Aboriginal men from south-eastern groups used drunmung (parrying shields) during single, close combat to ward off heavy blows from clubs and throwing sticks, such as the kud-jee-run and the leon-ile.

Ironbark was the wood of preference for making drunmung, but box gum was most commonly used. The timber would often be cut from the trunk of the tree and then shaped. Occasionally it would be buried in the ground to soften it for engraving, which was done using a sharp stone, volcanic glass or a possum-tooth or sharp stone attached to the end of a small stick.
This drunmung features intricate crosshatching, a geometric design frequently found on Aboriginal material culture, including on possum-skin cloaks. Traditional Victorian art is very linear, and just as the carved marks found on tree (dendroglyphs) identify individuals and their clan affiliations, markings on shields and possum-skin cloaks also have distinct meanings, relating to individuals and their Country.

Physical Description

This carved wooden drunmung (parrying shield) is narrow and deep with an oval shaped profile. It has a handle carved into it. It has incised decoration in the form of 8 panels of a herringbone lattice-like pattern to the front side of the handle.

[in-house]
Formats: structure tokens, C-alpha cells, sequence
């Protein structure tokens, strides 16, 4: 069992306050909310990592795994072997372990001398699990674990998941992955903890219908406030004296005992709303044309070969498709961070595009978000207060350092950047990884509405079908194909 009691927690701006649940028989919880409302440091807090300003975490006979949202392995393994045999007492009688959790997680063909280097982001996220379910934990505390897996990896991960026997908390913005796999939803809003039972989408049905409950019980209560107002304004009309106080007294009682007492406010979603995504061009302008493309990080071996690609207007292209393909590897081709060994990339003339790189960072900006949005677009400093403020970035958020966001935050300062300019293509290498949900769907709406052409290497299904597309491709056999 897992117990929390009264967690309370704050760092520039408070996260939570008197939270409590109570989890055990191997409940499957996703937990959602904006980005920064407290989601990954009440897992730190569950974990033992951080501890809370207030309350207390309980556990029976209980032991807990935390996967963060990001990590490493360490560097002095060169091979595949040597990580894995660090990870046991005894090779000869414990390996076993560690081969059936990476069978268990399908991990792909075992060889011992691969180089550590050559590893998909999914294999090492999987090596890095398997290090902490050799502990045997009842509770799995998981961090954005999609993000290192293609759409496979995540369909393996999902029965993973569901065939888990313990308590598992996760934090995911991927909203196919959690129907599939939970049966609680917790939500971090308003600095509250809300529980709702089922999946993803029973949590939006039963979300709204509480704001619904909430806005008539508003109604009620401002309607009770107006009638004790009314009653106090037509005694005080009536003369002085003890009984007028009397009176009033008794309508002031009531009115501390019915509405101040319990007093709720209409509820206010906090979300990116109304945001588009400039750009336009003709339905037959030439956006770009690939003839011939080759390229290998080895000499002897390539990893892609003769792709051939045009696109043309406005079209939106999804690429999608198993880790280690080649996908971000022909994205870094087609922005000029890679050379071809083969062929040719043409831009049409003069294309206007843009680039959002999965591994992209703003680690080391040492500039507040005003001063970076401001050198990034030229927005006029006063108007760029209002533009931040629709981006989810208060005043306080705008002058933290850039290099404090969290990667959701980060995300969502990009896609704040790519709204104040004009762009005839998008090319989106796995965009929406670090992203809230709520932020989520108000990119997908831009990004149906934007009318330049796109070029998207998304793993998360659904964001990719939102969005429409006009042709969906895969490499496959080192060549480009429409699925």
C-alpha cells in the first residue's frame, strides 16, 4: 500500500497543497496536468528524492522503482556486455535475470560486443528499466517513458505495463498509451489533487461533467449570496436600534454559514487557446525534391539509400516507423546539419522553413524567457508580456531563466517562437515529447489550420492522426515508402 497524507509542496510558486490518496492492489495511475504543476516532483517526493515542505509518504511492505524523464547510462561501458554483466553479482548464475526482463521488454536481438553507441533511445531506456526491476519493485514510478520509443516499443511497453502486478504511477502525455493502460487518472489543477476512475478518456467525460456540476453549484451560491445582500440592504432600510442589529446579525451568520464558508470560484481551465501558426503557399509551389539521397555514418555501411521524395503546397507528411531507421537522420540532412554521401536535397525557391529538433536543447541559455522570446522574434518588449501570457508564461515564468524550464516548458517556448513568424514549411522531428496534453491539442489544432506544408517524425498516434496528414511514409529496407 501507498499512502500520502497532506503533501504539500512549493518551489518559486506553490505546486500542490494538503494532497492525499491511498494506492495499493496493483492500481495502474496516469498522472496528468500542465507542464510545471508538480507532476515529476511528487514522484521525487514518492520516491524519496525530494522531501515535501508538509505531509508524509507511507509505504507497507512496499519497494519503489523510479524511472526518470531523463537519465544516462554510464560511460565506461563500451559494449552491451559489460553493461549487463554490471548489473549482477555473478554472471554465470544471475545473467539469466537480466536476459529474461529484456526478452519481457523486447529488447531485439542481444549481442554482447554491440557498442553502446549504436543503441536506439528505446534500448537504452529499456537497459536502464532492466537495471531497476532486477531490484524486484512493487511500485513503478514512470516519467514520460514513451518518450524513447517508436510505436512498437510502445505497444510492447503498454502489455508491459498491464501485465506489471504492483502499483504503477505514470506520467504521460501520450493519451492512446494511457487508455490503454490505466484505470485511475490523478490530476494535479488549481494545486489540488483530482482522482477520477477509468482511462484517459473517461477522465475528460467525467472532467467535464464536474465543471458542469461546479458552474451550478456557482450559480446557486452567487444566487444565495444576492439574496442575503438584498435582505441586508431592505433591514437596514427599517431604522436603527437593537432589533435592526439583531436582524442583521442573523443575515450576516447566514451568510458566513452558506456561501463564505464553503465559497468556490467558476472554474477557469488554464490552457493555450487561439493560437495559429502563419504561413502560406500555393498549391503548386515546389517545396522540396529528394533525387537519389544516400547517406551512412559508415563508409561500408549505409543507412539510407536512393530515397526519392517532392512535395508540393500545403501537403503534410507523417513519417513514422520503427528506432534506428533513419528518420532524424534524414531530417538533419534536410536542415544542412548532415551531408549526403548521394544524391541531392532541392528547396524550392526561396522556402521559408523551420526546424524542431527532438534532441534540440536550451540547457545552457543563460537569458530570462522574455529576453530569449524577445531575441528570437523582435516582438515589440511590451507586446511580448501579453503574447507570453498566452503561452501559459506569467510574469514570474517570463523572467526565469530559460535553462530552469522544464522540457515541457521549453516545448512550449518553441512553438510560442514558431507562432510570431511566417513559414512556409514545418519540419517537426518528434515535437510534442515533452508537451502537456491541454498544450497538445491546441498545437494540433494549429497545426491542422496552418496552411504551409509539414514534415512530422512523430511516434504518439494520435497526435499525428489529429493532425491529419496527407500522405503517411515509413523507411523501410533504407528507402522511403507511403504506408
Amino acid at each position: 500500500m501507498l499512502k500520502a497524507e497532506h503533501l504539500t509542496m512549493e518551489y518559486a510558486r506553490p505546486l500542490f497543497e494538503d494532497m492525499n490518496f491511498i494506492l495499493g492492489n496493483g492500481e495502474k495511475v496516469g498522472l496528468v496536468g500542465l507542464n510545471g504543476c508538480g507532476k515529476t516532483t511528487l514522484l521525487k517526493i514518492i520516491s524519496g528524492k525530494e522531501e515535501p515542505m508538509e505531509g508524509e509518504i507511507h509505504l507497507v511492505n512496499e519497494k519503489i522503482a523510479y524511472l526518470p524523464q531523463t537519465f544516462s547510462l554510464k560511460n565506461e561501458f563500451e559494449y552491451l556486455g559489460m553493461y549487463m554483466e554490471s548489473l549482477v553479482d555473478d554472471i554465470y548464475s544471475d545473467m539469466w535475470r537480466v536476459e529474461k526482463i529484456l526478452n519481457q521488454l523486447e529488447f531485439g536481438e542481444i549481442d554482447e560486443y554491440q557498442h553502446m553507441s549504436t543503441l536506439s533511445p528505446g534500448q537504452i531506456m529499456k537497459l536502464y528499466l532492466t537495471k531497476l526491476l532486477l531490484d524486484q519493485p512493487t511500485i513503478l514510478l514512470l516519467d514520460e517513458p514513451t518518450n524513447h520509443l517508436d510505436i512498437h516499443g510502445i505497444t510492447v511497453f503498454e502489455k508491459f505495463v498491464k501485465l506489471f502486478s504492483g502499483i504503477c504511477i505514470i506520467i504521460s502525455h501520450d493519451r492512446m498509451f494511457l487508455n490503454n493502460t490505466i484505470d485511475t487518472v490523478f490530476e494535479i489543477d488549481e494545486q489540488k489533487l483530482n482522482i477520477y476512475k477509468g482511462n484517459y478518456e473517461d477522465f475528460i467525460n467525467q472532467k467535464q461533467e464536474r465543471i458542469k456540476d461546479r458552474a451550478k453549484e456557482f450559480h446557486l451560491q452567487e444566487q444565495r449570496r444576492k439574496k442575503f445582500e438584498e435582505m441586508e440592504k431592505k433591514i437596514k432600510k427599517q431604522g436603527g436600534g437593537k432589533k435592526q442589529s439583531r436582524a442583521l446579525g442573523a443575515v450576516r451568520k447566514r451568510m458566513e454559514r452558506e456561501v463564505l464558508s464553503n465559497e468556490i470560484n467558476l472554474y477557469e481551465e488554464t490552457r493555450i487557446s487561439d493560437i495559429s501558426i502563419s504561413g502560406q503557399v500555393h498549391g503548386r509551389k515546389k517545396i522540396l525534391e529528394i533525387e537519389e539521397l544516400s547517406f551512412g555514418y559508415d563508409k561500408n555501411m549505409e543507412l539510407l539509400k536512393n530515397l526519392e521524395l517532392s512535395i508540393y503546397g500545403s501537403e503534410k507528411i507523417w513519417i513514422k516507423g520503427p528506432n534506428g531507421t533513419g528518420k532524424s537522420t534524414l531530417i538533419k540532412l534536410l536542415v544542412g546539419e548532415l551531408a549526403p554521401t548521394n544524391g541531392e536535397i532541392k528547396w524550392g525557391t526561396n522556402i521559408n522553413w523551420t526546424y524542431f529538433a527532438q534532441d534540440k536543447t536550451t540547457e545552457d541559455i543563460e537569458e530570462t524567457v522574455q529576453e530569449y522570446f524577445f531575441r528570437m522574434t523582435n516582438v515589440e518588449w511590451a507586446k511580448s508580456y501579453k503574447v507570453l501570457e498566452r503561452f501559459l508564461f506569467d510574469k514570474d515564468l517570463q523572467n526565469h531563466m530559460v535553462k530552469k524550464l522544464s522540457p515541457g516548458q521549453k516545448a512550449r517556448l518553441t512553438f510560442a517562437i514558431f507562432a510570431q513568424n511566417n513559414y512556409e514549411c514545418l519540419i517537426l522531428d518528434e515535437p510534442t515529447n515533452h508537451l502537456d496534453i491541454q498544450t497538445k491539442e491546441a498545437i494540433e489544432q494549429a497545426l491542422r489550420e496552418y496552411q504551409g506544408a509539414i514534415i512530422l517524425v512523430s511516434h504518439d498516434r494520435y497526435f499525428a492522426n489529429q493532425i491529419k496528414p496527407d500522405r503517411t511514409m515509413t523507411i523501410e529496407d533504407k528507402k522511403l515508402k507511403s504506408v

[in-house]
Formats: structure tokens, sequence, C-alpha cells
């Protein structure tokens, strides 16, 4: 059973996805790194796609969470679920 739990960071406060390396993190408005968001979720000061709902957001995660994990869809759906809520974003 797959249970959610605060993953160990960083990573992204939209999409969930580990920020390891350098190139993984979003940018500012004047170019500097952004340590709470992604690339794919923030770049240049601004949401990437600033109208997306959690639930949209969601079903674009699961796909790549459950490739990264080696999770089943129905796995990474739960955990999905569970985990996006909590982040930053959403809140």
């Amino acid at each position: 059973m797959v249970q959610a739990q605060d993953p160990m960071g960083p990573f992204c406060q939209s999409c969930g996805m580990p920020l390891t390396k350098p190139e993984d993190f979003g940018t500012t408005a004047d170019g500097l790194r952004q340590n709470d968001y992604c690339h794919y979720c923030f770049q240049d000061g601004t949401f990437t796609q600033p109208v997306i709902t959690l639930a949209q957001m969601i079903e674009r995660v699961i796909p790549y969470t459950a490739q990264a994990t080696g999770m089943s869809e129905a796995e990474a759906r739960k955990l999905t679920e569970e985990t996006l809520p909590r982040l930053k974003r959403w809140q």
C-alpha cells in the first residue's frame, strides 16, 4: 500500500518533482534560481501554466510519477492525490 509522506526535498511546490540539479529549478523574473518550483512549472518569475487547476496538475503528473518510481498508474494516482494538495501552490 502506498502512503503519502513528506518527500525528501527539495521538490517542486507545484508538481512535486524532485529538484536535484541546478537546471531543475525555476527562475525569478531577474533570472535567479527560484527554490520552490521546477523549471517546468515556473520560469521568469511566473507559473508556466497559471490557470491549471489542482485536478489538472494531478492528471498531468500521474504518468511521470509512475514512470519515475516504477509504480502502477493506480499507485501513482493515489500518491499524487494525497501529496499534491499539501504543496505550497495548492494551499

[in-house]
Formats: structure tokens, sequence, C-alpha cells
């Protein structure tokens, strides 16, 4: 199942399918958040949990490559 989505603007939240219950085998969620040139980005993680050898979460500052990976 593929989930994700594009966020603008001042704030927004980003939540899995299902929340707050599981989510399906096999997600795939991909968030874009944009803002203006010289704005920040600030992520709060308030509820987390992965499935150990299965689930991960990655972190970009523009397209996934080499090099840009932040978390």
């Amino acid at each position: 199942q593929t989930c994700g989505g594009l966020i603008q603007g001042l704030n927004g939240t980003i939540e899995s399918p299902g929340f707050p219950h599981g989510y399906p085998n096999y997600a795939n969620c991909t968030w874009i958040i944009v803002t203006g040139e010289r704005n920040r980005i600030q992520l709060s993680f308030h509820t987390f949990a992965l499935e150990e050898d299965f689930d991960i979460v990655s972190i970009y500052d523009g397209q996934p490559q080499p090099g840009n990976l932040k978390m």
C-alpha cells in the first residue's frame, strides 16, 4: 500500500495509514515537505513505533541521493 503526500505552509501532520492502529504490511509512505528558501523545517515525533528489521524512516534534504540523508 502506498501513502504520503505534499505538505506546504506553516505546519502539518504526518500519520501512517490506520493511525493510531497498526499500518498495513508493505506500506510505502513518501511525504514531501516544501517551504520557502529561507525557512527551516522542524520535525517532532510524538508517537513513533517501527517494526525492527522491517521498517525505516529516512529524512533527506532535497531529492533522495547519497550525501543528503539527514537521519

Local Name



This drunmung (shield) was made by a Wurundjeri man. The Wurundjeri people of the Woi Wurrung language group are the recognised Traditional Owners of a large geographically diverse region of Victoria.
Clubs, eel traps, baskets, shields and boomerangs continued to be made by the First Peoples of south-eastern Australia well into the 20th century both for personal use and as items of trade. Many First Peoles groups throughout south-eastern Australia continue to make these items today, keeping skills and knowledge alive. In Victoria today, Aboriginal communities continue to grow and to celebrate their living, vibrant culture.

Wurundjeri-willam artist Mandy Nicholson explains the feeling she gets from sharing knowledge, participating in ceremony and celebrating her culture;

'I've got goose bumps, it sends shivers down my body, knowing that the old people are with me when I'm teaching these younger ones.' Mandy Nicholson, 2014

Wheeler Centre/National Gallery of Victoria 2014, Viewed September 1, 2017

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